United Grand Lodge of England
From the four Lodges which formed Grand Lodge in 1717, Freemasonry under the United Grand Lodge of England has grown to an organisation of over 250,000 members and over 8,000 Lodges. Lodges meeting in London (an area generally within a 10 mile radius of Freemasons' Hall) are administered by the Metropolitan Grand Lodge of London, which is headed by the Metropolitan Grand Master.
Lodges meeting outside London, and within England, Wales, the Isle of Man and the Channel Islands, are grouped into 47 Provinces, whose boundaries often correspond to those of the old Shire Counties, with each headed by a Provincial Grand Master.
Lodges that meet outside England, Wales, the Isle of Man and the Channel Islands are grouped into 33 Districts, with each headed by a District Grand Master, five Groups (ie: currently too small to make up a District), with each headed by a Grand Inspector, and 12 Lodges abroad which are directly administered by Freemasons’ Hall.
Membership has included men who have distinguished themselves in many aspects of British life, including the world of science, medicine, sport and entertainment to name but a few. However, what has always been true of Freemasonry is that it represents every sector of society reflecting the social, religious and ethnic composition of our diverse society.
Growth continued throughout the 19th and 20th centuries, but Freemasonry suffered under the rise of facism particularly in Nazi Germany, where many Freemasons were imprisoned and murdered.
After the second world war, Freemasonry became excessively private, withdrawing from public view and seeking solace in the company of like minded individuals. There was little if any contact with the media and when errors of fact were reported no attempt was made to issue denials or correct such errors.
Today, with a policy of transparency and openness, Freemasonry is once again very much part of the community. Each of the 47 Provinces and London has its own information officer dealing with the media, and there is a Communications Department at Grand Lodge. In addition The United Grand Lodge of England and many Provinces including Wiltshire have their own publicly accessible web site.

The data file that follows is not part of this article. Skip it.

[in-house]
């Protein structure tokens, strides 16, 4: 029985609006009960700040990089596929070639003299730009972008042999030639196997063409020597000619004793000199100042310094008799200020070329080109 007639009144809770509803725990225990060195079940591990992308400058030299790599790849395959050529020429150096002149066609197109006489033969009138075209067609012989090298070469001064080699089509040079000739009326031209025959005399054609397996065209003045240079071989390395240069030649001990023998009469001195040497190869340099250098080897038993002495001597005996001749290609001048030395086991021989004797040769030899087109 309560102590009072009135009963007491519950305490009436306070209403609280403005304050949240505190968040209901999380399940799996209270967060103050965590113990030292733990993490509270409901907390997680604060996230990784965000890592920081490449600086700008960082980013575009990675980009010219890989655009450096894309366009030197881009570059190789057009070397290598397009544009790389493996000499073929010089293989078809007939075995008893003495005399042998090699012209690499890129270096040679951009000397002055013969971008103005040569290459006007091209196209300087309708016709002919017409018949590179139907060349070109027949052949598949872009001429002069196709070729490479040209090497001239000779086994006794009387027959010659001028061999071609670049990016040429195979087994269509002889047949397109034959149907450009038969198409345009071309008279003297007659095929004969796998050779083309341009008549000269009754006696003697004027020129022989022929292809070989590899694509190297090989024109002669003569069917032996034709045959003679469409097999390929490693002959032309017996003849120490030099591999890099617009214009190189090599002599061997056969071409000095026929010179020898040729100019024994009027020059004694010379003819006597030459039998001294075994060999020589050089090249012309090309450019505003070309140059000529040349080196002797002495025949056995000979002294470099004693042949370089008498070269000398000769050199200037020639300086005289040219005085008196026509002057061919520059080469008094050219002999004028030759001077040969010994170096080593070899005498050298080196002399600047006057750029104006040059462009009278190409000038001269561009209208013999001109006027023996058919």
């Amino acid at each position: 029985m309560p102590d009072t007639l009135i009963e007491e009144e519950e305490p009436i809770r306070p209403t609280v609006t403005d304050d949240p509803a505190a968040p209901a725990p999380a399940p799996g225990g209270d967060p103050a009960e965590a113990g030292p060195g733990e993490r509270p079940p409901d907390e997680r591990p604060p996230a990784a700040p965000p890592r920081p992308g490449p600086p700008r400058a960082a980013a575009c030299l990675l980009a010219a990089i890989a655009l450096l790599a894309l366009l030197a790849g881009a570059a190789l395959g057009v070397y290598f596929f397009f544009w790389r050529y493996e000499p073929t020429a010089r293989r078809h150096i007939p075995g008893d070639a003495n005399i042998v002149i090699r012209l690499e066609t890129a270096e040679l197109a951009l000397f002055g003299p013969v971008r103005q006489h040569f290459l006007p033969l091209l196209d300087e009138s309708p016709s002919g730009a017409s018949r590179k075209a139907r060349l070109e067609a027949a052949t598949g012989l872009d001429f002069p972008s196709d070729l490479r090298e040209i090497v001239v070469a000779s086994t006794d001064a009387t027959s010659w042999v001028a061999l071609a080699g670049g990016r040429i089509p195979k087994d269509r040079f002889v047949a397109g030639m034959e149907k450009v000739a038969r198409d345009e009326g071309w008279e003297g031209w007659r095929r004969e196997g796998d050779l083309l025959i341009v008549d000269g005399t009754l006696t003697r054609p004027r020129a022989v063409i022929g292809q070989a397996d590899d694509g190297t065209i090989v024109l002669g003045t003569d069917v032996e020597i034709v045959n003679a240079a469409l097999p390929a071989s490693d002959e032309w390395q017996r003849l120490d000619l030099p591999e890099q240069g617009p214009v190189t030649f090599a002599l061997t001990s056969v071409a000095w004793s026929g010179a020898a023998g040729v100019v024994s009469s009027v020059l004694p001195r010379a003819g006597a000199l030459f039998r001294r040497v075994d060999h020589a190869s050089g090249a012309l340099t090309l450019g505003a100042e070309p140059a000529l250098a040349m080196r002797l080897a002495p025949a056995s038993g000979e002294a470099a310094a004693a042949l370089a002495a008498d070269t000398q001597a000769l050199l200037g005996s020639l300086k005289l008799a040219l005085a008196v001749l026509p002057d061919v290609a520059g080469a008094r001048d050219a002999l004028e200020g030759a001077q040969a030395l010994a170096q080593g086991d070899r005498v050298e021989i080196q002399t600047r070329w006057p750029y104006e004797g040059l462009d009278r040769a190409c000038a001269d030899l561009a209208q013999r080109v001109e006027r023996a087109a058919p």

The United Grand Lodge of England publishes a Masonic Year Book annually which lists all committees and boards, details for all of its administrative groupings, and all Grand Officers and senior Provincial and District Officers. It also publishes triennially, the Directory of Lodges and Chapters, which lists all lodges and their meeting dates and places. Both publications can be purchased from Freemasons’ Hall.
The Book of Constitutions (rule book) has been in the public domain since the first edition was published in 1723 and can also be purchased from Freemasons’ Hall, Great Queen Street, London WC2B 5AZ.
Read or download the latest UGLE leaflet in pdf format "What's it all about"
Situated in the very heart of London, close to Covent Garden and the West End, Freemasons' Hall was built between 1927–1932 as a memorial to the Freemasons who died in the First World War, it is one of the finest Art Deco buildings in England, and is now Grade II* listed internally and externally.
In addition to the Grand Temple (seating 1,700) there are 21 Lodge Rooms, a Library and Museum, Board and Committee Rooms and administrative offices.